For him, entrepreneurship has been the loneliest and riskiest journey he has ever taken.
Having worked in the B2B industry for years, Logan Tan had long realised that procurement was an extremely time consuming and tedious process, which stood the test of time despite advancements in technology. He realised that while there were quite a few B2C e-commerce platforms in Singapore, there was none to serve the needs of businesses.
This was the beginning of Eezee, a B2B e-commerce startup in Singapore.
“It all started out when I met Darius Ong (who went onto become the Operations Head, but later moved out), at Bishan Starbucks on a fine day. I shared my idea with Ong, and together we brainstormed about the best way to take that idea to reality. We roped in three other good friends to form what was then my initial team with one mission in mind – to simplify the procurement process,” says Tan.
But Tan faced his biggest setback yet when his Tech Head, Sherwin Lee, left the team due to disagreements. “His departure was the hardest, which served as a wake-up call. He had been a close friend of mine since my army days. People used to tell me that working with a buddy was always going to be tough, but I used to dismiss this comment. However, with this one incident, I realised there was some truth to this saying,” he shares his journey.
Without Lee, Eezee crippled. Tan thought his vision would never become a reality. It was like a tug-of-war for Ong and Tan — they constantly battled and thought of dropping Eezee for good. However, they somehow clung to the idea because deep in their hearts they both saw a good potential for the product, and against all odds, the duo decided to continue to work and develop the platform.
The brand name
The name ‘Eezee’ took birth from a simple discussion and uneventful brainstorming session, which was eventually dismissed with a “go home and think of three names and let’s discuss tomorrow”.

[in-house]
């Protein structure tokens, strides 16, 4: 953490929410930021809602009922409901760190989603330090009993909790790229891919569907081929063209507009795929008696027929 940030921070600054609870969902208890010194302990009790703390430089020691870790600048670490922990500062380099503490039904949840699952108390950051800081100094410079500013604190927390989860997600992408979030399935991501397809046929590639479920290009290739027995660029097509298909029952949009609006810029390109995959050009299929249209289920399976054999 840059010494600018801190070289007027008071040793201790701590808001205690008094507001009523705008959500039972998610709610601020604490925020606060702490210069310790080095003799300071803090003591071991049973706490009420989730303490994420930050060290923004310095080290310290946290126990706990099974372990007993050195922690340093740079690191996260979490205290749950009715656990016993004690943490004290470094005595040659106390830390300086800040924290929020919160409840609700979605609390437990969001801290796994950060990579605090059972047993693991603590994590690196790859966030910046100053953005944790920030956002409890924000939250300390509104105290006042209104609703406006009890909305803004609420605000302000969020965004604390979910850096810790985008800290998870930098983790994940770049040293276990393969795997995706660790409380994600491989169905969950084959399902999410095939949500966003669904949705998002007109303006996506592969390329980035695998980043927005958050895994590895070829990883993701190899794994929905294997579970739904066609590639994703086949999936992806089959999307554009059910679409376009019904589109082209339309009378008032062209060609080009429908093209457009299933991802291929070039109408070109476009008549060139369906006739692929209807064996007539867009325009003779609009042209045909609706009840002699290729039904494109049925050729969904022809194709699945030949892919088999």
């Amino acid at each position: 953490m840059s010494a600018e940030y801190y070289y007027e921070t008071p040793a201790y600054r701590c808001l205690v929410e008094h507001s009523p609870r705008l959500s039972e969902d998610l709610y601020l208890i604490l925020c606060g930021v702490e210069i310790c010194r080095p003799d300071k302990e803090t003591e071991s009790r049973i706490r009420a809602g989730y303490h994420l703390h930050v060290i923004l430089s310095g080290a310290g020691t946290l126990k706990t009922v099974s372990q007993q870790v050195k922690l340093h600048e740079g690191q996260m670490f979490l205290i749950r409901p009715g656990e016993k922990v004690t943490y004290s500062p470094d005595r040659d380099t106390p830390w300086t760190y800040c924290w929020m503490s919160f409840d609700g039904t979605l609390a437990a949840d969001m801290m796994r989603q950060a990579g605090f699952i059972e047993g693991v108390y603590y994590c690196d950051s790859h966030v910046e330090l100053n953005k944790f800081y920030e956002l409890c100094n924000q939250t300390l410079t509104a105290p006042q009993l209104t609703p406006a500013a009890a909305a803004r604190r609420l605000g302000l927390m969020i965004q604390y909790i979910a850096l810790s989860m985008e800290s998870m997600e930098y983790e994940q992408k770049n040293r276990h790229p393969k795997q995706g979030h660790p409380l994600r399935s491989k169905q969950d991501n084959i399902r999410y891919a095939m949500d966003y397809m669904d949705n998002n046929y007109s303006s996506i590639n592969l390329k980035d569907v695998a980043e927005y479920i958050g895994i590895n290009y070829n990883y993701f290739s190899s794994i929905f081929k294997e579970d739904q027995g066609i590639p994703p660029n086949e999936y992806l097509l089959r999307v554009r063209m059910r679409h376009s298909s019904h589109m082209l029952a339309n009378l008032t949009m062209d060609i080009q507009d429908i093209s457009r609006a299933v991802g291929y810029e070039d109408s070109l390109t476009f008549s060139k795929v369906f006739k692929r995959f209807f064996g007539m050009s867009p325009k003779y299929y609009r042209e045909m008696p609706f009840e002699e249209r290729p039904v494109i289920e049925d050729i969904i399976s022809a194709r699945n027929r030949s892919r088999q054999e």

“Ong came up with ‘Eezee’ simply because it related to what every Singaporean knows or possesses, EZlink. We chose it because it related to what we wanted to achieve. Furthermore, it was easy to remember,” Tan continues.
With a renewed sense of purpose and clarity, the duo knew they needed a technology guy to drive the idea forward. Jasper Yap and Terrence Goh were brought into the team by Joanne Auyong, Incubation Manager at ‘Ngee Ann Polytechnic – The Sandbox’.
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“We met Auyong during their early days. Since Ong and I both graduated from Ngee Ann Polytechnic with our business diplomas, we returned to the institution to seek guidance as we were stepping into the unknown. With them on board, Eezee took off,” Tan says.
Being young and driven individuals, Yap and Goh instilled new energy and ideas into the team. Between them, they had an excellent synergy and working dynamics as they both complemented each other with their expertise. Yap was an expert software developer and Goh a brilliant designer.
“Together, they took the loneliness out of my journey and gave me the renewed drive and motivation to take my idea to reality,” Tan smiles. “People come and go in our lives, but despite the ups and down, I am happy that Eezee.sg is exactly what I have envisaged it to be when I first spoke to Ong. Without Yap and Goh, this journey would have taken much longer than expected.”
What Eezee does
Eezee.sg is a one-stop online store for industrial goods and supplies in Singapore. It is B2B startup for buyers and sellers of industrial hardware and supplies.